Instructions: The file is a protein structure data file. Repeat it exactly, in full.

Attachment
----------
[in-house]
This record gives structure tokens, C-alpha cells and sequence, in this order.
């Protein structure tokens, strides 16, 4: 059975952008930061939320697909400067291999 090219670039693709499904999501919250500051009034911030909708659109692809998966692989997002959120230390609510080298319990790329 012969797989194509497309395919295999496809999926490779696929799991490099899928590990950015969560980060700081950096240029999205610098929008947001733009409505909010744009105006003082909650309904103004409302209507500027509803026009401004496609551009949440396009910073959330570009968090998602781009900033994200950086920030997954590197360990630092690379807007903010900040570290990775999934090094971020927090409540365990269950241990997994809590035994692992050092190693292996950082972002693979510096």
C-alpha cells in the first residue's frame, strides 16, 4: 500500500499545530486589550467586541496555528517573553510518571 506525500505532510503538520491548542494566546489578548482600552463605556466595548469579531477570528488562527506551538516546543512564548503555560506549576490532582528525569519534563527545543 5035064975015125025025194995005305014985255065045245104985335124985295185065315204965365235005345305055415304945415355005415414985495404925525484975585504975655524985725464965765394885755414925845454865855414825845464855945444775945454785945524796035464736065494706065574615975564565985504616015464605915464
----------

[in-house]
This record gives structure tokens, C-alpha cells and sequence, in this order.
């Protein structure tokens, strides 16, 4: 059975952008930061939320697909400067291999 090219670039693709499904999501919250500051009034911030909708659109692809998966692989997002959120230390609510080298319990790329 012969797989194509497309395919295999496809999926490779696929799991490099899928590990950015969560980060700081950096240029999205610098929008947001733009409505909010744009105006003082909650309904103004409302209507500027509803026009401004496609551009949440396009910073959330570009968090998602781009900033994200950086920030997954590197360990630092690379807007903010900040570290990775999934090094971020927090409540365990269950241990997994809590035994692992050092190693292996950082972002693979510096």
C-alpha cells in the first residue's frame, strides 16, 4: 500500500499545530486589550467586541496555528517573553510518571 506525500505532510503538520491548542494566546489578548482600552463605556466595548469579531477570528488562527506551538516546543512564548503555560506549576490532582528525569519534563527545543 5035064975015125025025194995005305014985255065045245104985335124985295185065315204965365235005345305055415304945415355005415414985495404925525484975585504975655524985725464965765394885755414925845454865855414825845464855945444775945454785945524796035464736065494706065574615975564565985504616015464605915464